“Lies” features this laidback instrumental that has a few club-hit vibes attached to it. Over this instrumental, featured guest Ty Dolla $ign drops this highly infectious hook that is raw as f**k, but at the same time, even kill. As for the other n***as on the track (ScHoolboy Q and YG), they are the complete opposite of Ty on this song, as on their respective verses, they come across as belligerent, braggadocios, gangsta and animated. When you combine the three individuals together, what you get is a musical version of one of those nice ass clubs that has debonair-looking guests on one side, and reckless guests that arrived there at 2AM with baggy clothes and a weed-smelling stench to them on the other side.
SONG BY SONG BREAKDOWN
1. GANG GANG (3.5/5)
2. TALES (3.5/5)
3. CHOPSTIX (4.5/5)
4. NUMB NUMB JUICE (4/5)
5. DRUNK (4/5)
6. LIES (4.5/5)
7. 5200 (3.5/5)
8. BLACK FOLK (4/5)
9. FLOATING (3/5)
10. DANGEROUS (4/5)
11. DIE WITH EM (4/5)
12. CRASH (4.5/5)
13. WATER (4/5)
14. ATTENTION (4.5/5)
ScHoolBoy Q gave us a little bit of everything on “CrasH Talk.” From start to finish, I heard club bangers, emotional cuts, and even experimental efforts. In some songs, Q came across as exuberant and cocky, peeling through his bars with a level of confidence that was glaring; in others, he sounded vulnerable, displaying humility, thankfulness and bewilderment. What I loved about his approach to all of the sounds on this album was that they came out sporadically throughout, which resulted in a body of work that was just as unpredictable as it was adrenergic.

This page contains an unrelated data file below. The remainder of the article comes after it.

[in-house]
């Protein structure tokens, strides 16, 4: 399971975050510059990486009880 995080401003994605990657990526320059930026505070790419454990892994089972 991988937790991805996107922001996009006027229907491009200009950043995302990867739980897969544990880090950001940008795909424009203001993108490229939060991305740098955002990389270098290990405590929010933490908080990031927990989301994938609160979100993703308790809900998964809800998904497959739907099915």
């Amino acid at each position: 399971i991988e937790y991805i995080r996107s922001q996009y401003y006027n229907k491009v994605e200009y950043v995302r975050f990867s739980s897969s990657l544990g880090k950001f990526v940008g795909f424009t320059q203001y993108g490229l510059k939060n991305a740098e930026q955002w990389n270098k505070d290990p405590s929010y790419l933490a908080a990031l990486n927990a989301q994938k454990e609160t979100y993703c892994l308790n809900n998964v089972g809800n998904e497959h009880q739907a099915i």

On some real s**t, I feel like Q put up one of his best rap performances on “CrasH Talk.” I thought he rapped with a purpose on literally every song on this album, never wasting bars on his verses (A good chunk of rappers waste bars in their music these days). He also had a level of appeal to him that forced you to be locked in to his every word, which ultimately made you feel invested in his content — even when it was meaningless like on “CHopstix.” All in all, I love how Q continues to be himself when he hops on the mic, leaving the mumble rap and over-singing to his younger peers.
The guest features on this album were pretty random. Never in a million years would I have guessed a ScHoolboy Q album would have Lil Baby as opposed to Kendrick Lamar; 6LACK as opposed to BJ The Chicago Kid; 21 Savage as opposed to Ab Soul; Travis Scott as opposed to Anderson .Paak. Fortunately for us, everyone puts up great verses or hooks on their respective songs, which I believe translates to versatile music that fair-weather fans of the rapper will truly enjoy.
An aspect that is usually slept on about ScHoolboy Q’s albums is the production on it. In my humbling opinion, Q is usually laced with beats that are hard-hitting, soulful and multi-faceted on his projects, which typically prompts a myriad of sides of the rapper to come out. In “CrasH Talk,” you get the same s**t, as it features everything from club bangers to sappy sounding instrumentals. Because of this, “CrasH talk” will feel equivalent to driving on a highway that switches between high and low speed limits throughout. (I don’t mean that in a frustrating way)
I really like “CrasH Talk” a lot! I know, it’s not as deep as “Blankface” or “Oxymoron,” but I do believe it is a lot more exciting than those two albums. My big takeaway from the project is that these days ScHoolboy understands he’s a top artist that is capable of having our emotions on a string — so what does he do? Play with that s**t, jerking it around like we were in an unfaithful relationship with him. While I don’t appreciate my emotions being jerked around, I do enjoy the fact that Q has a way better grip of the power he has to inspire, motivate and excite.
Categories: Hip Hop